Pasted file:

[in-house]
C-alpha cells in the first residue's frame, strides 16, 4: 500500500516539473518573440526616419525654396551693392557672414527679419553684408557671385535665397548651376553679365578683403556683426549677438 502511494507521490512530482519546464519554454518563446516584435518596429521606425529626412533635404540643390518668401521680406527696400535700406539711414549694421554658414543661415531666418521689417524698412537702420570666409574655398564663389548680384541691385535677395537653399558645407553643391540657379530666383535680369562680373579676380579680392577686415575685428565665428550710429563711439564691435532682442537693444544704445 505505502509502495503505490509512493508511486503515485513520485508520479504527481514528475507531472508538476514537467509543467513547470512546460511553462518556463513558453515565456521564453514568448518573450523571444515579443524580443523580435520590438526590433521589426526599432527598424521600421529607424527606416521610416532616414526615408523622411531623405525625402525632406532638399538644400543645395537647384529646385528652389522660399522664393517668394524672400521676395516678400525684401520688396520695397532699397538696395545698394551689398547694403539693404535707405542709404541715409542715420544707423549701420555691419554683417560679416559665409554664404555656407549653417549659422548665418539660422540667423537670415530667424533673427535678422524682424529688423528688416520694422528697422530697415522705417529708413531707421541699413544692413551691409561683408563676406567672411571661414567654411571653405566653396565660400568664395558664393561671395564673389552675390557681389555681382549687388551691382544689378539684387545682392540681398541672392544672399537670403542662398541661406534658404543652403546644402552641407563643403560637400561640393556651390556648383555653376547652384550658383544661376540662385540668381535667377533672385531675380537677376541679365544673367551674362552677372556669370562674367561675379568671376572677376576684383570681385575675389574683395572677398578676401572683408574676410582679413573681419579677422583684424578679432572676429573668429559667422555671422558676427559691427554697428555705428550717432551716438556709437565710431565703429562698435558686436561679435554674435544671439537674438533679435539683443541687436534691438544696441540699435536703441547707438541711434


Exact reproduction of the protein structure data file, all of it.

[in-house]
C-alpha cells in the first residue's frame, strides 16, 4: 500500500516539473518573440526616419525654396551693392557672414527679419553684408557671385535665397548651376553679365578683403556683426549677438 502511494507521490512530482519546464519554454518563446516584435518596429521606425529626412533635404540643390518668401521680406527696400535700406539711414549694421554658414543661415531666418521689417524698412537702420570666409574655398564663389548680384541691385535677395537653399558645407553643391540657379530666383535680369562680373579676380579680392577686415575685428565665428550710429563711439564691435532682442537693444544704445 505505502509502495503505490509512493508511486503515485513520485508520479504527481514528475507531472508538476514537467509543467513547470512546460511553462518556463513558453515565456521564453514568448518573450523571444515579443524580443523580435520590438526590433521589426526599432527598424521600421529607424527606416521610416532616414526615408523622411531623405525625402525632406532638399538644400543645395537647384529646385528652389522660399522664393517668394524672400521676395516678400525684401520688396520695397532699397538696395545698394551689398547694403539693404535707405542709404541715409542715420544707423549701420555691419554683417560679416559665409554664404555656407549653417549659422548665418539660422540667423537670415530667424533673427535678422524682424529688423528688416520694422528697422530697415522705417529708413531707421541699413544692413551691409561683408563676406567672411571661414567654411571653405566653396565660400568664395558664393561671395564673389552675390557681389555681382549687388551691382544689378539684387545682392540681398541672392544672399537670403542662398541661406534658404543652403546644402552641407563643403560637400561640393556651390556648383555653376547652384550658383544661376540662385540668381535667377533672385531675380537677376541679365544673367551674362552677372556669370562674367561675379568671376572677376576684383570681385575675389574683395572677398578676401572683408574676410582679413573681419579677422583684424578679432572676429573668429559667422555671422558676427559691427554697428555705428550717432551716438556709437565710431565703429562698435558686436561679435554674435544671439537674438533679435539683443541687436534691438544696441540699435536703441547707438541711434